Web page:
Jose Mourinho's five tactical concerns ahead of Real Madrid's clash against Manchester City

By Alberto Pinero | Spain

Their start has been nothing short of disastrous. Defeat to Sevilla at the Sanchez Pizjuan means Real Madrid have picked up just four points from as many games in La Liga. It is their poorest start for a number of years and the worst ever in the coaching career of Jose Mourinho.

The Portuguese coach has blamed Madrid’s malaise on poor attitude and a lack of commitment from his players, but his side showed several tactical flaws in Seville on Saturday against an Andalusian side set up to stifle the capital club.

Food for thought for Mourinho, then, ahead of Tuesday night’s Champions League group game at home to Manchester City, when the 49-year-old may make several changes. takes a look at what will be on Mou’s mind in the build-up to that clash at the Santiago Bernabeu.

Madrid struggled at set pieces last season and the problem appears to have worsened in the current campaign. Three of the four league goals conceded have come from dead-ball situations and Mourinho is at a loss to explain why his side have been so inept at defending free kicks and corners.

The Portuguese claims to have spent hours in training on dealing with such situations and has revealed that messages and diagrams hang on the dressing room wall, reminding players of their responsibilities. Nevertheless, it isn’t working and a team of Madrid’s calibre shouldn’t be conceding goals in this manner. On Saturday, Angel Di Maria was the culprit as he failed to track Piotr Trochowski from a corner, but Sevilla could have done even more damage and Mourinho needs to go back to the drawing board to ensure such lapses are avoided in future.

Madrid have a problem when teams stop Xabi Alonso from playing, as Sevilla did on Saturday. Real’s rivals have figured out that, if you can restrict the Basque in midfield, Mourinho’s men struggle to create chances. Sami Khedira and Michael Essien are less creative, as was Lass Diarra, while Nuri Sahin has departed and Luka Modric is still settling.

Michel put Trochowski on Alonso and the German’s marking nullified the threat posed by the Spain midfielder. This presents a problem to Mourinho because, to get around this issue, he will either need to start Modric alongside Alonso and lose defensive steel or change the system altogether, something he currently seems reluctant to do. Modric, in the meantime, is set to start on Tuesday.

With individual pressure placed on Alonso, Alvaro Arbeloa has been allowed more space to attack down the right-hand side, but the full-back has been unable to take advantage of the extra room and was replaced by Jose Callejon against Sevilla.

Arbeloa is strong and disciplined in defence, but his attacking game is nothing spectacular and rival teams know he is likely to cause far fewer problems than Marcelo on the opposite flank. He has been left free to advance down his channel but cannot capitalise in the same way that a more technical full-back would. And as Madrid decided against signing such a player in the summer, it leaves Mourinho with another dilemma.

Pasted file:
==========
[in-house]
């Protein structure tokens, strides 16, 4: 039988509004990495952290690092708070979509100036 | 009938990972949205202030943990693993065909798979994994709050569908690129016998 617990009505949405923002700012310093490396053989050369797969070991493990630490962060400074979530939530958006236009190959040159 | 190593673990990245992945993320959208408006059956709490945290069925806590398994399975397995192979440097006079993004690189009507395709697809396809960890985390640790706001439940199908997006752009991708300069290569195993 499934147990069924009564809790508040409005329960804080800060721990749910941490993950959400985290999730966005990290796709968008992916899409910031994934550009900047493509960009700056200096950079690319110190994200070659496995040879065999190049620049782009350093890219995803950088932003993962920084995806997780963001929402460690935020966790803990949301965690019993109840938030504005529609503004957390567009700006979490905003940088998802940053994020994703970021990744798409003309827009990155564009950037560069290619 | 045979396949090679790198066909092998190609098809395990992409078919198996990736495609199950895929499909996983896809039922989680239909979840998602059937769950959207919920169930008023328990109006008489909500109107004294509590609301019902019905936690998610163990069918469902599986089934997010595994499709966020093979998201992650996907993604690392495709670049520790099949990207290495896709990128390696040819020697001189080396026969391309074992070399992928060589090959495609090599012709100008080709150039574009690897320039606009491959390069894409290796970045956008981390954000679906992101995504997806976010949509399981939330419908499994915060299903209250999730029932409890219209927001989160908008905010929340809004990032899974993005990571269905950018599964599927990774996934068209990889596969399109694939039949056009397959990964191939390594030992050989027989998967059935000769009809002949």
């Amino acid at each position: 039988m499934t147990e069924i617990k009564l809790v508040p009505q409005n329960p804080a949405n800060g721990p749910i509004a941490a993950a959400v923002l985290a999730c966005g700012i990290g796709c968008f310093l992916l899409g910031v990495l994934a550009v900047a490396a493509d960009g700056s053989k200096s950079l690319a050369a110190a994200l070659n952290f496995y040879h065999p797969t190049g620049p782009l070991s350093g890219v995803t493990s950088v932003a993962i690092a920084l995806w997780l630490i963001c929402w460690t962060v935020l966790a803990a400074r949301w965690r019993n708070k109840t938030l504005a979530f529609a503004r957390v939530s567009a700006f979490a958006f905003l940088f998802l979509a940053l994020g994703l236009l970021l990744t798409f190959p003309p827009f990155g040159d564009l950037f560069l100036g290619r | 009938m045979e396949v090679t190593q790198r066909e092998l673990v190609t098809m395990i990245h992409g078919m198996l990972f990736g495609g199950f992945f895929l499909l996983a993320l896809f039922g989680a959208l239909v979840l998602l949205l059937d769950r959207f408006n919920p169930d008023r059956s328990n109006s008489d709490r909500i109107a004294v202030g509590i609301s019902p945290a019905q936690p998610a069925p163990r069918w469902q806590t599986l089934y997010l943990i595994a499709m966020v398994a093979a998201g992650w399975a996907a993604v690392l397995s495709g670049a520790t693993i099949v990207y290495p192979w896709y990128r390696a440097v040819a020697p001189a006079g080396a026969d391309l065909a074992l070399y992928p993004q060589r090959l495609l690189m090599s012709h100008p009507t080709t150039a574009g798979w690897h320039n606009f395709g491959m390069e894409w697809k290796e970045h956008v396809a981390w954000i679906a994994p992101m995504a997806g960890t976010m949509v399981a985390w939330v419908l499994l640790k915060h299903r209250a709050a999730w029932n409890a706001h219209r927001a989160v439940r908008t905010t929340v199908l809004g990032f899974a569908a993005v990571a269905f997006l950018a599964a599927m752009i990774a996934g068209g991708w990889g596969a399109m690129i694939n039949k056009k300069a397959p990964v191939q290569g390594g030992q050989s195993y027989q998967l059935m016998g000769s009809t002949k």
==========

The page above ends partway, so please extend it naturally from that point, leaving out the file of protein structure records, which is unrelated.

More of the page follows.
Real Madrid possess perhaps the world’s best counter-attack and Mourinho is keen for his players to apply exhaustive pressure to win the ball back and then set off on quick breaks. Last season, it worked to perfection. The problem arises when teams defend deep and there is no space to exploit in the final third. Madrid struggle to break down such systems.

Accustomed to searching for spaces, Madrid’s midfielders find life difficult against static sides, despite the presence of Cristiano Ronaldo and Di Maria out wide. In such situations, they require a more subtle approach, but with Mesut Ozil off form and Kaka out of the picture, there has been little or no alternative this term. Again, much may depend on the adaptation of Modric here, but even the Croat struggled as Sevilla strangled the midfield on Saturday, just as Ozil had done before him.

It seems ironic that the team that obliterated La Liga’s goalscoring record last term should be struggling to hit the back of the net this time around, but that’s the reality right now. This time last season, Madrid had scored double the amount of goals they have managed so far in the current campaign, even considering the disappointing displays at Levante and Racing Santander, which ended in a 1-0 defeat and a goalless draw.

Benzema is in the middle of a worrying drought which dates back to last May for club and country, while Di Maria has been disappointing despite a promising pre-season, Ronaldo is well below his best after expressing his unhappiness at the club and Gonzalo Higauin has netted five times in 2012-13 but missed far too many opportunities this term.

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